Monday, November 23, 2009

When Polls Mislead?

Some are suggesting that polls of everyday folks on really complicated or emotional issues are misleading at best, probably useless at worst.  Recent examples of this argument can be found by Mark Blumenthal and Joe Klein.  Some agreed with this position but focused more on how "the media" report the polls (or even the kinds of poll questions "the media" ask) rather than the polls themselves.  The topic is, of course, health care, and what the American public really thinks about a complicated piece of legislation that is longer than most Harry Potter novels, and a helluva lot less interesting to read.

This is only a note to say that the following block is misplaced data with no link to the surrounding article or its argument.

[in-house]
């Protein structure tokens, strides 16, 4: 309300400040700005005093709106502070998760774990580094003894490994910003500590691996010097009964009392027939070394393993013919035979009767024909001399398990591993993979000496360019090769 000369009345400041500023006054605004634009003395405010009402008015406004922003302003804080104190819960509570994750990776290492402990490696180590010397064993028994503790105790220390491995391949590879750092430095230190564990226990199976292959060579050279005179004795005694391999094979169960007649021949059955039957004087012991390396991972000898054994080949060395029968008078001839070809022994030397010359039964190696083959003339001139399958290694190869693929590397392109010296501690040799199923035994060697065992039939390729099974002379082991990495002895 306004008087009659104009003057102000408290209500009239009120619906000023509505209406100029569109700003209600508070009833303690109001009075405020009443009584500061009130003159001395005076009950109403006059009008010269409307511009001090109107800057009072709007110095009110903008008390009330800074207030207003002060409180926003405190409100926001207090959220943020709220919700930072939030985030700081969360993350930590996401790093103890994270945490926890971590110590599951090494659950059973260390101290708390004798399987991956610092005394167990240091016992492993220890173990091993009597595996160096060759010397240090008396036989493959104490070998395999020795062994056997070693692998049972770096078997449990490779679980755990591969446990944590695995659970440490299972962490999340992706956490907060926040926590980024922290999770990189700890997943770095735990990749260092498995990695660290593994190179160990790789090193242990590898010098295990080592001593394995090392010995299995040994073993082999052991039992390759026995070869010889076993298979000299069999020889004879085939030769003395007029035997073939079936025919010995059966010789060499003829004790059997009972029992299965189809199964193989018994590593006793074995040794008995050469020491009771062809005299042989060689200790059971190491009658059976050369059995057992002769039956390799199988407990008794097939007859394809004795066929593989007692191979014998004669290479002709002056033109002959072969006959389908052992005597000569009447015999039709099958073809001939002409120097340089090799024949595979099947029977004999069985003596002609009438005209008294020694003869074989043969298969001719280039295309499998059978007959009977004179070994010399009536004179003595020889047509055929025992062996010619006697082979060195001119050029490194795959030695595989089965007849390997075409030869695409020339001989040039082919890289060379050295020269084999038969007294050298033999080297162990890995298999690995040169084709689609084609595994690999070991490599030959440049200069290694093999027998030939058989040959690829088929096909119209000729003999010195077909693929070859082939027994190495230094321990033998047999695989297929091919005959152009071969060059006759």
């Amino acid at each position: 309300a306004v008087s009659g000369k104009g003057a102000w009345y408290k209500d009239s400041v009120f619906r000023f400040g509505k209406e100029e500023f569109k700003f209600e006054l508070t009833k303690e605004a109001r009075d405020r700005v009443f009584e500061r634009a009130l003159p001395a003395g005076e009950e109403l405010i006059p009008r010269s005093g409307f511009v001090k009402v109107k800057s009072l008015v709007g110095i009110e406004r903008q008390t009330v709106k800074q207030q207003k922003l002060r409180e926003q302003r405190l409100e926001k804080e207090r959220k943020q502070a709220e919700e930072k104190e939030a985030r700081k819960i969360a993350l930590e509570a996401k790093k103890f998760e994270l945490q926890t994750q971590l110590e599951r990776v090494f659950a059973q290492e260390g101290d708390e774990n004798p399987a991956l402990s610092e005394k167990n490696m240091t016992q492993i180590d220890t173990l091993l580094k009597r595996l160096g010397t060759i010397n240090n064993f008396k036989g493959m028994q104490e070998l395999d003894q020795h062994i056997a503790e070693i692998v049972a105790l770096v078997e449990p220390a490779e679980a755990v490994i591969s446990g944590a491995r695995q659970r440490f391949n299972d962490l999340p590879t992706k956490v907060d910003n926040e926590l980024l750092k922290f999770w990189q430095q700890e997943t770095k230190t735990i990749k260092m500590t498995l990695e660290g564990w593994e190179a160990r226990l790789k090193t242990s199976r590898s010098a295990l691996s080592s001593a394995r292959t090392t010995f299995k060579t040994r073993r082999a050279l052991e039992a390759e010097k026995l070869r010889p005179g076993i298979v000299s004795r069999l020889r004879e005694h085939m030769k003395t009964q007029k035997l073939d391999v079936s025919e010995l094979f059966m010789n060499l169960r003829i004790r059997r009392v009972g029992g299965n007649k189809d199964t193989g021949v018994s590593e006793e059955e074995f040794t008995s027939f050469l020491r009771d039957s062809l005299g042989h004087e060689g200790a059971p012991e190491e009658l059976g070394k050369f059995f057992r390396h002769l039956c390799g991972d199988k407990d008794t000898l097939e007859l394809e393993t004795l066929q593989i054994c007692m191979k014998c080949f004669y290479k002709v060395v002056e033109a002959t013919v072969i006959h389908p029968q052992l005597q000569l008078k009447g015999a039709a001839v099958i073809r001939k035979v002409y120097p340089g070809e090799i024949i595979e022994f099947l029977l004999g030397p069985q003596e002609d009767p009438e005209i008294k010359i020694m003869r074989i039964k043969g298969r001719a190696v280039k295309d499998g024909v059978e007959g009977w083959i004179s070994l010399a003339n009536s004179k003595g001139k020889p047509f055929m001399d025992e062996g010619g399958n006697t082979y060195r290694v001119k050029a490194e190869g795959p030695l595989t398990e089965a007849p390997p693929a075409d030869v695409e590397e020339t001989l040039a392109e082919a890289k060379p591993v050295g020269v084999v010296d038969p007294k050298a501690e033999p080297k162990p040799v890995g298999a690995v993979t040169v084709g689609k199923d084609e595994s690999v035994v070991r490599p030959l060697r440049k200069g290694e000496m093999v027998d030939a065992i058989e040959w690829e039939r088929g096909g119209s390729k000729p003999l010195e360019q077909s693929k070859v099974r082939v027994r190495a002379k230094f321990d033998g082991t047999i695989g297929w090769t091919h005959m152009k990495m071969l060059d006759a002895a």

Maybe most of us could just wait for something simpler, something a bit more cheesy.  A Twilight novel version?

We swerve awfully close to elitism when we ask how much the public really understands of the topics its polled on, but to be honest most research suggests the public offers answers to survey questions without really, truly, understanding what its being asked.  So elitism?  Yeah.  But also reality.

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